Walmart’s home grocery delivery is being expanded to 100 cities


After dipping its toe in the waters of grocery delivery back in 2016, Walmart is now ready to go all-in.

The nation’s largest retailer brings same-day home delivery of groceries to 100 cities from coast to coast in 2018.

RELATED: Walmart’s latest experiment: Higher prices online than in stores

Walmart ready to ramp up grocery delivery

Walmart’s effort to expand its grocery delivery service will give more than 40% of U.S. households access to this time-saving option.

At the moment, grocery delivery from Walmart is only active in six markets — Dallas, Denver, Orlando, Phoenix, San Jose and Tampa.

By year’s end, that will completely change.

Walmart has more than 18,000 personal shoppers ready to pull your order, and thousands more will be onboarded this year as the program ramps up.

When the program is up and fully running around the nation, the grocery delivery will take place from more than 800 stores.

And if you’re the kind of person who worries about somebody picking out your produce or meats, Walmart has an answer for you.

The company says it puts all personal shoppers through a thorough three-week training program. The focus of the training is on how to select the freshest produce and choicest cuts of meat for online grocery delivery customers.


Actual delivery of your order will be outsourced to third-party delivery companies like Uber and Deliv, which Walmart currently uses in its six test markets.

The grocery delivery fee will be $9.95 — with a requirement of a $30 minimum order. But you can get your first order delivered free with promo code FRESHCAR, according to Walmart.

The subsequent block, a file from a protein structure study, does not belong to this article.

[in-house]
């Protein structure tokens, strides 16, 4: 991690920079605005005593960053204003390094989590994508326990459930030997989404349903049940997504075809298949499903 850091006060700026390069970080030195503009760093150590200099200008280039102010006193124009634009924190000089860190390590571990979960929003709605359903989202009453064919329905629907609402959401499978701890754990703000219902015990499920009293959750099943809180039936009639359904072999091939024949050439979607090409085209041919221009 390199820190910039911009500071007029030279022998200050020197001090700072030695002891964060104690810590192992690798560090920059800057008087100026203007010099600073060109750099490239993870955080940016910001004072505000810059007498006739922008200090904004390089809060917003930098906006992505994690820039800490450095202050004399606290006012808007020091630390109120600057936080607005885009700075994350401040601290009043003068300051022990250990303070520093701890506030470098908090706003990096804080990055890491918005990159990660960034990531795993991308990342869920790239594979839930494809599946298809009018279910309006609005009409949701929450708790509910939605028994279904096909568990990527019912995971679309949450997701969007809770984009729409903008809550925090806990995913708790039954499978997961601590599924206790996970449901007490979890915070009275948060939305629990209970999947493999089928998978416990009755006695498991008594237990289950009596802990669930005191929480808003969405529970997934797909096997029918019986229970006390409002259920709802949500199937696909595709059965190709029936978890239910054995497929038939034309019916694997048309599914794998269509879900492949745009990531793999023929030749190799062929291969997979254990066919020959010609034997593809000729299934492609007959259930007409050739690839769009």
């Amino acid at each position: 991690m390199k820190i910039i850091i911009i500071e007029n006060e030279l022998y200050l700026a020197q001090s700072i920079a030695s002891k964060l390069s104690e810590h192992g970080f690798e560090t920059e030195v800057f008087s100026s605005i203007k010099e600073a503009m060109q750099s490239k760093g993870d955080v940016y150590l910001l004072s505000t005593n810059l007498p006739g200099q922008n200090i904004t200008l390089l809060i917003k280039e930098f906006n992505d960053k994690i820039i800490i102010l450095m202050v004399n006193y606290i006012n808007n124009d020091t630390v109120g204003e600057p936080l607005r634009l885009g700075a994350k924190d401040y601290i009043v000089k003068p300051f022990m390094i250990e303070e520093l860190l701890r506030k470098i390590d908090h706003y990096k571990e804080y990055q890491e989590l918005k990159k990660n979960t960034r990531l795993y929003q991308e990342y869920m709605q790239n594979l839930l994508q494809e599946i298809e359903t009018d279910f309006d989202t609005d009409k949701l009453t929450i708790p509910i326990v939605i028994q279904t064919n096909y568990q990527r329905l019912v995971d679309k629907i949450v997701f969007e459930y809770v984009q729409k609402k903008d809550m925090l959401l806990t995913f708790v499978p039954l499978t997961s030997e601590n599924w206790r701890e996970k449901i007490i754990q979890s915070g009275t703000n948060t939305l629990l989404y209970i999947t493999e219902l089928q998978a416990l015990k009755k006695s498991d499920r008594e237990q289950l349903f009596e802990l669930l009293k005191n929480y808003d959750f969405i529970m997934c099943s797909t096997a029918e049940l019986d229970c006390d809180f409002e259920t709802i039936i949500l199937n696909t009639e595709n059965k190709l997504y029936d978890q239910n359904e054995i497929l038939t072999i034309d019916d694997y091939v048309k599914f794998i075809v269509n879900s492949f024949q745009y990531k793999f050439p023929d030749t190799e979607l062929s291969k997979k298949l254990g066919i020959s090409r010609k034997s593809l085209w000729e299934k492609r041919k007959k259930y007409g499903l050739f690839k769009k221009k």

Groceries can be ordered online at or on the existing Walmart Grocery App.

Two benefits to Walmart’s plan

Now, you might balk at paying nearly ten bucks to have somebody deliver your groceries but there are actually two upsides here.

First, you get access to Walmart’s low grocery prices without the hassle of shopping in a crowded store.

And when you consider that Walmart scored dead last in the newly announced American Customer Satisfaction Index, that’s a good thing, in this case. You can enjoy the savings while skipping what a lot of U.S. consumers think of as an unsatisfactory shopping experience.

The second upside is that the company says the prices of groceries through the online delivery program will be the same as in stores.

That’s big, considering Walmart recently launched a new effort to price items higher online than they are in stores:

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Thankfully, you won’t have to put up with any of that price bifurcation when you’re an online grocery delivery customer!


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